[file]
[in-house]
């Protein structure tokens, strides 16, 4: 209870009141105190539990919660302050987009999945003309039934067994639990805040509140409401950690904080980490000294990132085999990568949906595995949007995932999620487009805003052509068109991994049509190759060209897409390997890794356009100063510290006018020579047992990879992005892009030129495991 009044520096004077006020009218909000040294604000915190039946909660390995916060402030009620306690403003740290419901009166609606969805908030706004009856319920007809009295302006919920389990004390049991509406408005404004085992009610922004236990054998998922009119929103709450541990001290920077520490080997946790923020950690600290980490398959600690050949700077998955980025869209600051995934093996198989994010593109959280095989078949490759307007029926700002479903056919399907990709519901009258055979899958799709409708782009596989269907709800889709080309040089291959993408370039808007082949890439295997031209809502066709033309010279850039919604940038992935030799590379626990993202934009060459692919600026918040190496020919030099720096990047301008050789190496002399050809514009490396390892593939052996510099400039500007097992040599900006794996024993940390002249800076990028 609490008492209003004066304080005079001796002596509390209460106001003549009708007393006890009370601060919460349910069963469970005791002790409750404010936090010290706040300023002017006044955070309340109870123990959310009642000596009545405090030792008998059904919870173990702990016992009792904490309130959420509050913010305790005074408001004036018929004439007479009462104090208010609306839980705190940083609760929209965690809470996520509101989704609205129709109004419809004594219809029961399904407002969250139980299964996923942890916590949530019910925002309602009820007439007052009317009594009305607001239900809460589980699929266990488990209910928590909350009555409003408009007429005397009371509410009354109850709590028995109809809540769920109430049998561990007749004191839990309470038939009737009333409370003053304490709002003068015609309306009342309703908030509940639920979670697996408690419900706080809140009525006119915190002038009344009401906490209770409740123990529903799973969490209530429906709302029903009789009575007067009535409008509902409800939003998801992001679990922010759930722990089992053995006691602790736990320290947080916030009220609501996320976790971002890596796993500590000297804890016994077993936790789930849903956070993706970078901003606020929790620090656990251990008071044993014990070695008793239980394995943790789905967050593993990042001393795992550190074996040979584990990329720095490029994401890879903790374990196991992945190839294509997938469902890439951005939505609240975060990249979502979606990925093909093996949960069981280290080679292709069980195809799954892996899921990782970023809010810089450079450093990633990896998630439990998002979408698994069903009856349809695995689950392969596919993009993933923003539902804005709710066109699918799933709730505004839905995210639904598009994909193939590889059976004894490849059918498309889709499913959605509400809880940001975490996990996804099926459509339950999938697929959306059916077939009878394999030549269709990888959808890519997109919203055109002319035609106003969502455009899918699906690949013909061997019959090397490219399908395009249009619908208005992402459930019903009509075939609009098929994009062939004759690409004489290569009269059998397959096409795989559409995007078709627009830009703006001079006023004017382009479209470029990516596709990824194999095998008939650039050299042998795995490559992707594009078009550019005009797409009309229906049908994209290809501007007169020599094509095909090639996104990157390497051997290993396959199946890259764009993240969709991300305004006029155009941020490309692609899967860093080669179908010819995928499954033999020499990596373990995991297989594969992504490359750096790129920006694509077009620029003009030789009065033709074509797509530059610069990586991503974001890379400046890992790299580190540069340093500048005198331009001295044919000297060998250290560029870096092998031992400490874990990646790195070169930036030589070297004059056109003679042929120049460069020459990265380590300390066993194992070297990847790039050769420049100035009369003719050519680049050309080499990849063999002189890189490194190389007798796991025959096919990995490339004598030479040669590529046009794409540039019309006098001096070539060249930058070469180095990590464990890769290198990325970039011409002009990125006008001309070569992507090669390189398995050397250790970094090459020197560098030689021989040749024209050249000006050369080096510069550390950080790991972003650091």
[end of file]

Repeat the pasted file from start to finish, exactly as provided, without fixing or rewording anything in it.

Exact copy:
[in-house]
């Protein structure tokens, strides 16, 4: 209870009141105190539990919660302050987009999945003309039934067994639990805040509140409401950690904080980490000294990132085999990568949906595995949007995932999620487009805003052509068109991994049509190759060209897409390997890794356009100063510290006018020579047992990879992005892009030129495991 009044520096004077006020009218909000040294604000915190039946909660390995916060402030009620306690403003740290419901009166609606969805908030706004009856319920007809009295302006919920389990004390049991509406408005404004085992009610922004236990054998998922009119929103709450541990001290920077520490080997946790923020950690600290980490398959600690050949700077998955980025869209600051995934093996198989994010593109959280095989078949490759307007029926700002479903056919399907990709519901009258055979899958799709409708782009596989269907709800889709080309040089291959993408370039808007082949890439295997031209809502066709033309010279850039919604940038992935030799590379626990993202934009060459692919600026918040190496020919030099720096990047301008050789190496002399050809514009490396390892593939052996510099400039500007097992040599900006794996024993940390002249800076990028 609490008492209003004066304080005079001796002596509390209460106001003549009708007393006890009370601060919460349910069963469970005791002790409750404010936090010290706040300023002017006044955070309340109870123990959310009642000596009545405090030792008998059904919870173990702990016992009792904490309130959420509050913010305790005074408001004036018929004439007479009462104090208010609306839980705190940083609760929209965690809470996520509101989704609205129709109004419809004594219809029961399904407002969250139980299964996923942890916590949530019910925002309602009820007439007052009317009594009305607001239900809460589980699929266990488990209910928590909350009555409003408009007429005397009371509410009354109850709590028995109809809540769920109430049998561990007749004191839990309470038939009737009333409370003053304490709002003068015609309306009342309703908030509940639920979670697996408690419900706080809140009525006119915190002038009344009401906490209770409740123990529903799973969490209530429906709302029903009789009575007067009535409008509902409800939003998801992001679990922010759930722990089992053995006691602790736990320290947080916030009220609501996320976790971002890596796993500590000297804890016994077993936790789930849903956070993706970078901003606020929790620090656990251990008071044993014990070695008793239980394995943790789905967050593993990042001393795992550190074996040979584990990329720095490029994401890879903790374990196991992945190839294509997938469902890439951005939505609240975060990249979502979606990925093909093996949960069981280290080679292709069980195809799954892996899921990782970023809010810089450079450093990633990896998630439990998002979408698994069903009856349809695995689950392969596919993009993933923003539902804005709710066109699918799933709730505004839905995210639904598009994909193939590889059976004894490849059918498309889709499913959605509400809880940001975490996990996804099926459509339950999938697929959306059916077939009878394999030549269709990888959808890519997109919203055109002319035609106003969502455009899918699906690949013909061997019959090397490219399908395009249009619908208005992402459930019903009509075939609009098929994009062939004759690409004489290569009269059998397959096409795989559409995007078709627009830009703006001079006023004017382009479209470029990516596709990824194999095998008939650039050299042998795995490559992707594009078009550019005009797409009309229906049908994209290809501007007169020599094509095909090639996104990157390497051997290993396959199946890259764009993240969709991300305004006029155009941020490309692609899967860093080669179908010819995928499954033999020499990596373990995991297989594969992504490359750096790129920006694509077009620029003009030789009065033709074509797509530059610069990586991503974001890379400046890992790299580190540069340093500048005198331009001295044919000297060998250290560029870096092998031992400490874990990646790195070169930036030589070297004059056109003679042929120049460069020459990265380590300390066993194992070297990847790039050769420049100035009369003719050519680049050309080499990849063999002189890189490194190389007798796991025959096919990995490339004598030479040669590529046009794409540039019309006098001096070539060249930058070469180095990590464990890769290198990325970039011409002009990125006008001309070569992507090669390189398995050397250790970094090459020197560098030689021989040749024209050249000006050369080096510069550390950080790991972003650091």